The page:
When it comes to brewing with coffee, homebrewers have it good: small-scale brewing makes it easy and affordable to experiment in ways that larger commercial brewers can’t. For instance, you could split a batch into two equal parts for secondary fermentation and add two different types of coffee to compare; you won’t need much coffee for this and you only need a second carboy.
Of course, getting the coffee into your beer is the trick; here’s what several sources have to say about the process:
Charlie Papazian in The New Complete Joy of Homebrewing (2nd edition from 1991) suggests using
…only fresh ground beans and steep (never boil them) during the final 5 minutes before straining and sparging. Another option would be to add freshly ground coffee to the secondary and “cold extract” the coffee essence. How much to use? Give it a shot with half a pound for your first 5 gallons and progress from there.
Al Korzonas in Homebrewing Volume 1 (1997) makes note of using flavored coffees as well as plain, and says:
I recommend steeping between ½ pound and 1 pound of freshly-ground coffee beans in a few cups of boiling water (don’t boil the beans) for 15 minutes or so and then run the liquid through a coffee filter. Then, get another fresh coffee filter and run it through again. You can even do that again a third time. The reason for all this extra filtering is to remove the oils that you are going to get from the beans. If left in the coffee, these oils will ruin your head retention. Add the cooled coffee into the primary at the end of fermentation.
Randy Mosher in Radical Brewing (2004) says, “The best way to use it is with a cold extraction…. Four to 8 ounces (113 to 227 g) of coffee will season a batch.” This cold extract should be added to the secondary for the cleanest flavor. He gives instructions on cold extracting the coffee:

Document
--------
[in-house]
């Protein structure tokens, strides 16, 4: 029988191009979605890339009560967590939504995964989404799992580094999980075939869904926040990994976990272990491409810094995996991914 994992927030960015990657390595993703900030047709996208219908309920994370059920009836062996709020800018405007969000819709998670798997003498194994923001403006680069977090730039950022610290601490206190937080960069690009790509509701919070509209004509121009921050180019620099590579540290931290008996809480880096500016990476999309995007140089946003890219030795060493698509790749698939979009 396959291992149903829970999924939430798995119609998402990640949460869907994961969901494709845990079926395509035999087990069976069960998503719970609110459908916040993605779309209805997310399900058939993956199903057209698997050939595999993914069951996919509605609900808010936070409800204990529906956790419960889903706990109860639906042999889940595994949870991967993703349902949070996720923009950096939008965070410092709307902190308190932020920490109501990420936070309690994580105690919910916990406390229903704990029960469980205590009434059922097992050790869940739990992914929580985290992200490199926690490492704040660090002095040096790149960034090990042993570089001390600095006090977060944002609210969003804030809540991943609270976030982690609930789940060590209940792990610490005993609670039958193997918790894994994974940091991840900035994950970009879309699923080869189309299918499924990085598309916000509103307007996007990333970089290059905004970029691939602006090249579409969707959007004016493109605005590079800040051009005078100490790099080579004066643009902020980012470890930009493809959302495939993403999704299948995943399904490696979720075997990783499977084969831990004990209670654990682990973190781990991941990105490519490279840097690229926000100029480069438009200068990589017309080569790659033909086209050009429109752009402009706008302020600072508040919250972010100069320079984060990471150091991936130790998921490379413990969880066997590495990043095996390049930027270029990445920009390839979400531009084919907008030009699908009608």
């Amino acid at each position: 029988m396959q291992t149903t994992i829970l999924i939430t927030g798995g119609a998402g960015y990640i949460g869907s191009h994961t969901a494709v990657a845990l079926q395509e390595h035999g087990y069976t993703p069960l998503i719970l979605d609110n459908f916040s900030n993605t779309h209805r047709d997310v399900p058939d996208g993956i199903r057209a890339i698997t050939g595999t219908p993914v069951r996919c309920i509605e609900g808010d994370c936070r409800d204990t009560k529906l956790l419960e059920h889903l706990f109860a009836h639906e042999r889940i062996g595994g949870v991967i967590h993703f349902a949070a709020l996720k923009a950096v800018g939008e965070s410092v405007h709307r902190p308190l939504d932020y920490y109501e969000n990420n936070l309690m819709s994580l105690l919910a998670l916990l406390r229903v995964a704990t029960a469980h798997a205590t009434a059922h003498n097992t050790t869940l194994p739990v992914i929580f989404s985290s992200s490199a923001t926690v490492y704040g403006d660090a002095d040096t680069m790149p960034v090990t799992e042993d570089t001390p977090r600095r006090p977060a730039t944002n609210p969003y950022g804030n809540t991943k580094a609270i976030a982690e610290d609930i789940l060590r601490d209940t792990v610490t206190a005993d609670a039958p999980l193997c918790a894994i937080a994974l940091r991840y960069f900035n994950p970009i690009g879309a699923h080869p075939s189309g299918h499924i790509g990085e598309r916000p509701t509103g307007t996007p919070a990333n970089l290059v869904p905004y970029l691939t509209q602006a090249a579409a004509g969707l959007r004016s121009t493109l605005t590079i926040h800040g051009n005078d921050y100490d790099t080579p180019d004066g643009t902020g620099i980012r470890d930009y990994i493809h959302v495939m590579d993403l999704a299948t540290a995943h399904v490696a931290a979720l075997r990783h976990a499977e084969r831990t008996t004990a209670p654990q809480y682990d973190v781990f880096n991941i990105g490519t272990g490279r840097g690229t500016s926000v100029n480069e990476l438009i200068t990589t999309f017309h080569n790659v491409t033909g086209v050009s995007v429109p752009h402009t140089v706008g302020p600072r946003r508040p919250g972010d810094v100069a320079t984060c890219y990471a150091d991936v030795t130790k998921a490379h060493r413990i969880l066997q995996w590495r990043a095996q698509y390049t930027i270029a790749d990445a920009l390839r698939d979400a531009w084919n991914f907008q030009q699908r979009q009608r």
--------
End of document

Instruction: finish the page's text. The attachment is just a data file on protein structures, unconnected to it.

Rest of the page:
This is a way of getting very smooth coffee flavor to add to your beer. Add 0.5 lb (0.45 kg) ground coffee to 24 ounces of cold filtered water in a sanitized container. Allow this to sit in the refrigerator for 24 hours, then run the mixture through a coffee filter. All or part of this extract… may be added to your stout.
Personally, I myself would opt for the cold extraction method and add the coffee to the secondary of whatever I’m brewing. If you’re adventurous, you could experiment with different methods—adding the grounds directly to the post-boil steeping or the secondary, cold extracting using a liquor such as vodka (akin to making a Kahlua-type liqueur), or if you’re really feeling experimental, adding whole beans to the secondary.
(I don’t know that I’d recommend this latter method, as the beans themselves contain a lot of oil that will extract into the beer—but I confess I’m curious enough that I might try it myself some time.)
You can get coffee flavors without actually using coffee, of course—roasted barley will impart coffee characters to the beer and is identifiable as such in many Stouts. Adding various coffee liqueurs to the beer will add coffee characters also—as well as boosting the alcohol content of the brew.
What styles of beer can/should coffee show up in? Aside from the obvious use of coffee in Porters and Stouts, here are some other possibilities that spring to mind:
- Cascadian Dark Ale
- Brown Ale
- Belgian Dark Ales
- Dark Mild
- Winter Warmer
Of course, since homebrewing is all about experimenting, there’s no reason you couldn’t add coffee to any beer style. Mocha Pilsner? Java Wit? Why not?